Having watch this item with interest for the last few weeks, and reading Ivan’s contribution to the discussion, I can hold back no longer and nor resist putting finger to key board.
Love at First Feel is in fact the sister ship to Fighting Machine, Johnny Miller hulls (basically a Mk IV Hull flared mid ships at the waterline) decked by Neil Marsden in 1990. Neil did complete a third boat which was a Windebank X, but that is an entirely different story.
Although wooden decked, these boats are incredibly light and at the Hong Kong Worlds in 1995, Fighting Machine was the lightest boat to be weighed during scrutineering and we had to carry extra lead.
I must say that I am not a fan of the centre consoles fitted to the Ovington boats. They are far too bulky and restrict the room available for the crew, particularly in light airs and when trying to have a snooze between races. If helms (predominantly the owner) had to sit in the front of the boat, these centre consoles would probably have been ditched years ago!!
Control lines can be far better placed on the side tank side ,away from interfering helmsmen who should be concentrating on steering the boat and not playing with bits of string. That should be the crew’s job.
Indeed when Neil Curry Curry and I had a new boat in 1997, of which I was co owner, we specifically ordered the boat without a console. Interestingly (or not I suppose), Brian McKee from Northern Ireland picked his new hull up on the same day as us, and he too had chosen to have no console, the first two boats without since Ovingtons had been fitting the offending items.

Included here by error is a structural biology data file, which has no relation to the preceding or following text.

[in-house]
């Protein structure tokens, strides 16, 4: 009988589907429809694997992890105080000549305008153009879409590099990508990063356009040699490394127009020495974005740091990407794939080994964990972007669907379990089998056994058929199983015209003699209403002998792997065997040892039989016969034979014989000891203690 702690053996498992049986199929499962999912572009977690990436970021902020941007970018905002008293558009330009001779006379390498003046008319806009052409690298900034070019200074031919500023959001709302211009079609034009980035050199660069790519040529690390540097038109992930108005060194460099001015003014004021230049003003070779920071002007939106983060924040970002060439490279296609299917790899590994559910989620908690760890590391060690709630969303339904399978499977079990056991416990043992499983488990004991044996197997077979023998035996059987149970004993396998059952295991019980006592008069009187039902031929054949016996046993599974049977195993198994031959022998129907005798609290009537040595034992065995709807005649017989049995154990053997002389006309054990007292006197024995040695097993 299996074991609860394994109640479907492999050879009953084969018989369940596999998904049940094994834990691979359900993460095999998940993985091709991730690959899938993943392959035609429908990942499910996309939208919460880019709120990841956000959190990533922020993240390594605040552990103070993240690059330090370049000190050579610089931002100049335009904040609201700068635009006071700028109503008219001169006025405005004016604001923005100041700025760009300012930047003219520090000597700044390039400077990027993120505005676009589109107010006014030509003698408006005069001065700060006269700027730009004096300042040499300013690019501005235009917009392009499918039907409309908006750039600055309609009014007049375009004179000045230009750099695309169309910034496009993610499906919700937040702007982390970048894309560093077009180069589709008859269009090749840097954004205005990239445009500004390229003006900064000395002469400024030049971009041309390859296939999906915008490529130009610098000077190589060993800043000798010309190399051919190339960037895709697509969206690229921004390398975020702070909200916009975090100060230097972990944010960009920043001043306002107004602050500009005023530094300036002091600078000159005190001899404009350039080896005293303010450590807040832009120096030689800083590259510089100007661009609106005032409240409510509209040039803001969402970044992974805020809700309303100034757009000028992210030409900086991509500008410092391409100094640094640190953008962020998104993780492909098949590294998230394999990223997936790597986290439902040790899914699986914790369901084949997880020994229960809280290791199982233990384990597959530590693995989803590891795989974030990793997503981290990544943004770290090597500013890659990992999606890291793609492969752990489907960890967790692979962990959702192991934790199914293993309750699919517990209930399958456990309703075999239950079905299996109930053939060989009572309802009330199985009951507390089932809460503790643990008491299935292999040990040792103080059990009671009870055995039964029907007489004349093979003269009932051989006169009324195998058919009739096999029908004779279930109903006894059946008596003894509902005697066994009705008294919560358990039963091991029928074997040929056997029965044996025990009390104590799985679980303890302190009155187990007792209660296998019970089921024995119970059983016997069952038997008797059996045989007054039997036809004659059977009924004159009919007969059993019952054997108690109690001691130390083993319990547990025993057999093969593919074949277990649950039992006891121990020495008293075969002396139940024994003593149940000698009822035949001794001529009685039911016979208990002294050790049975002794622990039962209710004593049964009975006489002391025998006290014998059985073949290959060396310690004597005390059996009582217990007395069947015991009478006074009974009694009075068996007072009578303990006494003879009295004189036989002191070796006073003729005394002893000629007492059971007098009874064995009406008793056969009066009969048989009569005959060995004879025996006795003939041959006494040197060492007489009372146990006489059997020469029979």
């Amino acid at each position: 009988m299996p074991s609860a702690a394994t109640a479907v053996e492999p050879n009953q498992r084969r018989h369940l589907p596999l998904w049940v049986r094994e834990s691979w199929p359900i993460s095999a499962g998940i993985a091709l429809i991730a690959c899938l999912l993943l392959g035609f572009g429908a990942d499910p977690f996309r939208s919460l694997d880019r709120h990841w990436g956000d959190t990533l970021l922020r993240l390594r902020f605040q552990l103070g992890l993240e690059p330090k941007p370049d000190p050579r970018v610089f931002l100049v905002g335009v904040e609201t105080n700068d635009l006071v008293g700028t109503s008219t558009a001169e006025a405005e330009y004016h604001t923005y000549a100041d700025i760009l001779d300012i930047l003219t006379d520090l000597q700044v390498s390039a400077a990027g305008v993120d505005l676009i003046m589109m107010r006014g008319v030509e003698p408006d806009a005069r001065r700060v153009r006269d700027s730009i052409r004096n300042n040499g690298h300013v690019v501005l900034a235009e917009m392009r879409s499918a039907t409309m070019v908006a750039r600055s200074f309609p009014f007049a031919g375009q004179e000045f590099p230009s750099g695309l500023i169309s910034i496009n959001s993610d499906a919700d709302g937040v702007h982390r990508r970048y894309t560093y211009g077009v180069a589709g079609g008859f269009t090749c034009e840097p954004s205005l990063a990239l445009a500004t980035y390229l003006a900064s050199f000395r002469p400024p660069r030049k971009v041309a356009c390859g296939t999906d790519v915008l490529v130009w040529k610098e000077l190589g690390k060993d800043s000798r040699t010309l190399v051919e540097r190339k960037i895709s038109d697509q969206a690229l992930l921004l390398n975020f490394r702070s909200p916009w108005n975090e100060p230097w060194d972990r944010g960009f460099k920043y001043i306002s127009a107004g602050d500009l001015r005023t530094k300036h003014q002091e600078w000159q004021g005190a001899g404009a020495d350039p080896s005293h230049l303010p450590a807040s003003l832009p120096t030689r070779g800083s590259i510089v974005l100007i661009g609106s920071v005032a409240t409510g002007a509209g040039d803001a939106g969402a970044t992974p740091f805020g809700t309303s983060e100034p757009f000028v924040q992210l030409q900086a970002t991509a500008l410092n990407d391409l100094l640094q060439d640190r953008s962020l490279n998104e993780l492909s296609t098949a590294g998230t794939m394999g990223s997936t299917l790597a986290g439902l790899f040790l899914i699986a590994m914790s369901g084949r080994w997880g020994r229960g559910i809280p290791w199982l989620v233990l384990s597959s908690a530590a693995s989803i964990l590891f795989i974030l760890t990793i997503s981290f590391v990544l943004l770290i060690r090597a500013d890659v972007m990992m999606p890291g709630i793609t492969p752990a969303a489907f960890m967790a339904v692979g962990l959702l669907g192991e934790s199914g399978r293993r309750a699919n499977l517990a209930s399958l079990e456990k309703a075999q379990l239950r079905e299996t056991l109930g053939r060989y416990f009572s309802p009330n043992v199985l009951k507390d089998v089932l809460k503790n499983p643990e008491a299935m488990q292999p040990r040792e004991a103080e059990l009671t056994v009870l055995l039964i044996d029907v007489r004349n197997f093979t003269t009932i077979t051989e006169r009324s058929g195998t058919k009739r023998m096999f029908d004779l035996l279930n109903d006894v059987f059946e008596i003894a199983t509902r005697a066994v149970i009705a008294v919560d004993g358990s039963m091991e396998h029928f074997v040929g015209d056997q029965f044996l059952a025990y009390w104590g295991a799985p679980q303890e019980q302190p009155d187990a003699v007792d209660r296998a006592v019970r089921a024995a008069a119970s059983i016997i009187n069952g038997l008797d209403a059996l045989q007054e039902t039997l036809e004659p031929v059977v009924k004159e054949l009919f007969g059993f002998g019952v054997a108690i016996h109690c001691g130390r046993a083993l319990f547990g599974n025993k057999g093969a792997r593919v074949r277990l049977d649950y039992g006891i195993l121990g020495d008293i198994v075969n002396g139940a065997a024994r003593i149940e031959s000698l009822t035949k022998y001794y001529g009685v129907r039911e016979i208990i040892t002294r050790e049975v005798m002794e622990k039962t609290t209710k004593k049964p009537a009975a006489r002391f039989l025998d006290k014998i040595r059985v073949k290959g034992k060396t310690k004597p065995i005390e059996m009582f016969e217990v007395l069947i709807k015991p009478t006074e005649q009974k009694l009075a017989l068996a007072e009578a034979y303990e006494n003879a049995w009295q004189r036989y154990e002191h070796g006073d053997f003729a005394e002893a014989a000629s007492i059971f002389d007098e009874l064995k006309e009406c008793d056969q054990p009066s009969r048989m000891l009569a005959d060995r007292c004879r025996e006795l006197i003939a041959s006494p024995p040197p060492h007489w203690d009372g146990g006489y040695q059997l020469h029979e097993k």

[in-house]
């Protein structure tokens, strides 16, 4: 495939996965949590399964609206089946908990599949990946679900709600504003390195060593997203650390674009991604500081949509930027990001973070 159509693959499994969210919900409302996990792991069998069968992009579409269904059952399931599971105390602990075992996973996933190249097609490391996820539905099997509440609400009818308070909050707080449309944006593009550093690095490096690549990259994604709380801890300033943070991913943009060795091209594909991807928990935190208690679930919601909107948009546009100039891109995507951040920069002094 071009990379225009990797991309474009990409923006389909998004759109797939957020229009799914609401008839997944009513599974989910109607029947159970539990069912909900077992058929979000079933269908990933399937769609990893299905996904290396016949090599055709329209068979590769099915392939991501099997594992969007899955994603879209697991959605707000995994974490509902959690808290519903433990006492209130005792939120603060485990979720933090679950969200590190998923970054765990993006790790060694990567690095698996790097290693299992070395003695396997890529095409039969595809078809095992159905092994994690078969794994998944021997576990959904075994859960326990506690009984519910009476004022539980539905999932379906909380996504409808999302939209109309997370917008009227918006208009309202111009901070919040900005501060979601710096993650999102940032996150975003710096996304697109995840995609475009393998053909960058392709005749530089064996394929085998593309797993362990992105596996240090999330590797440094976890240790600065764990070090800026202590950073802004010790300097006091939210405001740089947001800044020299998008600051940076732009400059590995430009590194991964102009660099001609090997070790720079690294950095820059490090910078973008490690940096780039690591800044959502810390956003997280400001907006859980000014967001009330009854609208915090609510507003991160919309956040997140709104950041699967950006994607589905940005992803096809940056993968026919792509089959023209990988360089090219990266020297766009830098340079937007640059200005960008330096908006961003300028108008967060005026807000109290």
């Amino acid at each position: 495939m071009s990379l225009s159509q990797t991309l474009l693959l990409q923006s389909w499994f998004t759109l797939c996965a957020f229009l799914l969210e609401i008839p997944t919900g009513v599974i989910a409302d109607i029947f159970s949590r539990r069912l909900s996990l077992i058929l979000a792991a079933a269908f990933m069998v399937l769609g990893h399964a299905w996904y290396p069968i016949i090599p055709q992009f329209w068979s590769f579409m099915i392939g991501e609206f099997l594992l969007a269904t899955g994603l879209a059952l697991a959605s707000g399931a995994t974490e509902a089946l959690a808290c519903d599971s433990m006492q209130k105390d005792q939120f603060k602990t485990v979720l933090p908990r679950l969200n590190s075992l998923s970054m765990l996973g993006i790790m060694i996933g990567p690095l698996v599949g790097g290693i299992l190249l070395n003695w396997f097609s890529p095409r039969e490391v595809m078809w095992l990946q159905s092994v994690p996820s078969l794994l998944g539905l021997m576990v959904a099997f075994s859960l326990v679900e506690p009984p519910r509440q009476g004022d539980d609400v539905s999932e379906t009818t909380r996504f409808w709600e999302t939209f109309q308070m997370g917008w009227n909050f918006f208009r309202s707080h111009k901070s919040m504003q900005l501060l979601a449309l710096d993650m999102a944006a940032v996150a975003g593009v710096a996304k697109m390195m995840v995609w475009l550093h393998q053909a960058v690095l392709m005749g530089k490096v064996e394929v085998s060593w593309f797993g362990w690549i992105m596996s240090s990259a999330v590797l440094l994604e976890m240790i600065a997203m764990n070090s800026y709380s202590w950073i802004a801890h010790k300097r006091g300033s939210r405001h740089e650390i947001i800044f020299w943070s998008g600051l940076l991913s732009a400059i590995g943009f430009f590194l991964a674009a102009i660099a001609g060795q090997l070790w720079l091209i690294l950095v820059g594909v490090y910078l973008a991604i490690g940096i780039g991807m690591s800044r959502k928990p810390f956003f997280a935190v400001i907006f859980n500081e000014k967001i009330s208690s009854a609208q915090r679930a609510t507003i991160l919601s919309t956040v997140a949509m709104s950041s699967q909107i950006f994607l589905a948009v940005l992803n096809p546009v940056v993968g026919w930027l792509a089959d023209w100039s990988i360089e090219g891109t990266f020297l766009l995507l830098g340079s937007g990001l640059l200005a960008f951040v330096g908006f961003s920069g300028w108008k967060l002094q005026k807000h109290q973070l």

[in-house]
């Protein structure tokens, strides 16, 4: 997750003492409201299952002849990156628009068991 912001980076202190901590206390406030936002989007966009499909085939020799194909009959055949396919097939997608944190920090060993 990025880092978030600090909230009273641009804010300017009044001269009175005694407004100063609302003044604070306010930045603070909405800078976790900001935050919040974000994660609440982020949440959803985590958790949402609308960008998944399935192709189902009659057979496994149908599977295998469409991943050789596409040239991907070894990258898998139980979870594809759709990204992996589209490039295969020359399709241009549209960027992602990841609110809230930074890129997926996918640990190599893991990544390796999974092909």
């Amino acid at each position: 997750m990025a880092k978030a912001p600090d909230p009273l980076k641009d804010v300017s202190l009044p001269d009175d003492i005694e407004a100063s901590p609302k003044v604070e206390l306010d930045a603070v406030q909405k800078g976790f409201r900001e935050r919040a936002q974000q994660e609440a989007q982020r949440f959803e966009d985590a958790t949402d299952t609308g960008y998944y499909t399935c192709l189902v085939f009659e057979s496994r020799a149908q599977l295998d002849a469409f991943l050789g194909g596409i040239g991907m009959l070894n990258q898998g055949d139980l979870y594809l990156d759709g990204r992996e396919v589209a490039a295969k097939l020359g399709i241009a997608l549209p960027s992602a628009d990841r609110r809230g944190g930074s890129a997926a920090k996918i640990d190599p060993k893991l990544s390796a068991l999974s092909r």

Unfortunately I don’t have a photograph of what we fitted, but it featured a tall stainless steel post for the mainsheet attachment to induce lateral pull.
One other aspect was the height of the mainsheet jammer which was quite a bit lower. The jammer in Fighting Machine is lower, and having sailed the boat, Neil felt the lower height was more comfortable and easier to operate than the standard Ovington height. It is entirely possible, but I can’t quite remember, that the height was copied from an early “Bumpy” Ovington IX, which simply had the piece of timber across the boat upon which to mount the Jammer and a few controls. I actually think this is almost a good as system as any.
However, my favourite is the one fitted on Brett Dingwall’s boats. They don’t impinge too far into the crew’s quarters, and control lines can be fitted in an accessible manner (who could imagine Charlie Apthorp resisting pulling a few string).
But the absolute must have, having sailed with Geoff Baylis, is what was called in the 505, a “Loveday” Loop, or alternatively in the Flying 15, a “Zimmer“. Absolutely brilliant as something for the crew to hang on to when sitting to leeward in light airs, something to grab hold of when getting into the boat, particularly at somewhere like Hayling, and perfect for providing lateral pull on the mainsheet and reducing the direct downward pull. Signicantly these can be retrofitted to almost any boat, whatever their current system. And best of all for Chris from Bass, the aforementioned Mr. Curry now has one of Geoff’s old boats with the “Zimmer” fitted, so he can easily go and have a look.
To conclude, you can see from the picture that Fighting Machine is currently in the process of receiving a little long overdue TLC. But be assured, both she and her sister, Love at First Feel, are going to be back on the circuit in 2013!!